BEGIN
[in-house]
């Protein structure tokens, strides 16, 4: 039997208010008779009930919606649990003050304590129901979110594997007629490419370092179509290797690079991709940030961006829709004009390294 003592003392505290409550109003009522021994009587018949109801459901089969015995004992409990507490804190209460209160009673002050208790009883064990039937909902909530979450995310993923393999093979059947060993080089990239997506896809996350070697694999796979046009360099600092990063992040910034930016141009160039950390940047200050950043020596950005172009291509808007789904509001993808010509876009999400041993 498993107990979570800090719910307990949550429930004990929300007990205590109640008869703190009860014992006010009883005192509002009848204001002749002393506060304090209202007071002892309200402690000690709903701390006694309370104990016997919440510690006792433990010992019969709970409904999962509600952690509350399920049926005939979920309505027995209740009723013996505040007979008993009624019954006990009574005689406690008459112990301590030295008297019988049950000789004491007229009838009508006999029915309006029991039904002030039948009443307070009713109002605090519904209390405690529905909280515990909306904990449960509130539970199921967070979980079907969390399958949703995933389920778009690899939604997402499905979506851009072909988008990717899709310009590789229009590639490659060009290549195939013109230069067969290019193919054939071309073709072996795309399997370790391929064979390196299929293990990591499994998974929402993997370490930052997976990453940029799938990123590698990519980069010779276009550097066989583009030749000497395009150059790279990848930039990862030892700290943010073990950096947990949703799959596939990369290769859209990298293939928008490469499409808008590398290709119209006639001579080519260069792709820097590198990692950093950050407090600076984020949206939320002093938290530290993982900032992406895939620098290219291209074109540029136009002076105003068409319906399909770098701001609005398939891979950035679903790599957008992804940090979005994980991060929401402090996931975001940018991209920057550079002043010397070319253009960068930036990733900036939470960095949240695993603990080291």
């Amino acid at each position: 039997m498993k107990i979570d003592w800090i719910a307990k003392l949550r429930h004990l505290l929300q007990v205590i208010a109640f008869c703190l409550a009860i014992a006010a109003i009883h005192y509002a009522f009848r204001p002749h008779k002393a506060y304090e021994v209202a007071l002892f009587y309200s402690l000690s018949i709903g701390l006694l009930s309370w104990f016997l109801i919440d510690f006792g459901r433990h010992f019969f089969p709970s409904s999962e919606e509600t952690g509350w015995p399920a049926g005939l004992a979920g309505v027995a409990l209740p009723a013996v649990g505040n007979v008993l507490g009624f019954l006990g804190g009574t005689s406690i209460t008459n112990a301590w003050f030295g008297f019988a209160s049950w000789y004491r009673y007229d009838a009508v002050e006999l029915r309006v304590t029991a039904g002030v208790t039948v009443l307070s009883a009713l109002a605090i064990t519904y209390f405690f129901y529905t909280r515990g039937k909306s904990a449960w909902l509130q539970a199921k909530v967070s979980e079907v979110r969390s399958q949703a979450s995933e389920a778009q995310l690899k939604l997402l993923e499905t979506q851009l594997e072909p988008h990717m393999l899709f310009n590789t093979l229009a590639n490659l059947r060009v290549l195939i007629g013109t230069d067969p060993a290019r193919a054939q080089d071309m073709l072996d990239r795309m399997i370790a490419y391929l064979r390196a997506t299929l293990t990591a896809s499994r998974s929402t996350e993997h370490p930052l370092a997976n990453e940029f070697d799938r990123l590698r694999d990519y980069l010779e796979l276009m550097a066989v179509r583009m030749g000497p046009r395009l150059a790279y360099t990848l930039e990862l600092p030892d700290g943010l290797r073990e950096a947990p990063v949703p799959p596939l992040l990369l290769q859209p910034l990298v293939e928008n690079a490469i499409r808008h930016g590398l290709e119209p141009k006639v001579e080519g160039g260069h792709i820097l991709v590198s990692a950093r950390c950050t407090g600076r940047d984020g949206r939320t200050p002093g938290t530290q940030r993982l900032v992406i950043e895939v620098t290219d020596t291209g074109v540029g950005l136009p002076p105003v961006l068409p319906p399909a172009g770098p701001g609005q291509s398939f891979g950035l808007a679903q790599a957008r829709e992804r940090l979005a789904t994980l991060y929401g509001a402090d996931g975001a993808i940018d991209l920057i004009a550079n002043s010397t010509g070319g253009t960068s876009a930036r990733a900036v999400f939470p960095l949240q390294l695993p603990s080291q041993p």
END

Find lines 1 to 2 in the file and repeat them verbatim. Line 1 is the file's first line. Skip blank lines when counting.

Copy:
[in-house]
């Protein structure tokens, strides 16, 4: 039997208010008779009930919606649990003050304590129901979110594997007629490419370092179509290797690079991709940030961006829709004009390294 003592003392505290409550109003009522021994009587018949109801459901089969015995004992409990507490804190209460209160009673002050208790009883064990039937909902909530979450995310993923393999093979059947060993080089990239997506896809996350070697694999796979046009360099600092990063992040910034930016141009160039950390940047200050950043020596950005172009291509808007789904509001993808010509876009999400041993 498993107990979570800090719910307990949550429930004990929300007990205590109640008869703190009860014992006010009883005192509002009848204001002749002393506060304090209202007071002892309200402690000690709903701390006694309370104990016997919440510690006792433990010992019969709970409904999962509600952690509350399920049926005939979920309505027995209740009723013996505040007979008993009624019954006990009574005689406690008459112990301590030295008297019988049950000789004491007229009838009508006999029915309006029991039904002030039948009443307070009713109002605090519904209390405690529905909280515990909306904990449960509130539970199921967070979980079907969390399958949703995933389920778009690899939604997402499905979506851009072909988008990717899709310009590789229009590639490659060009290549195939013109230069067969290019193919054939071309073709072996795309399997370790391929064979390196299929293990990591499994998974929402993997370490930052997976990453940029799938990123590698990519980069010779276009550097066989583009030749000497395009150059790279990848930039990862030892700290943010073990950096947990949703799959596939990369290769859209990298293939928008490469499409808008590398290709119209006639001579080519260069792709820097590198990692950093950050407090600076984020949206939320002093938290530290993982900032992406895939620098290219291209074109540029136009002076105003068409319906399909770098701001609005398939891979950035679903790599957008992804940090979005994980991060929401402090996931975001940018991209920057550079002043010397070319253009960068930036990733900036939470960095949240695993603990080291």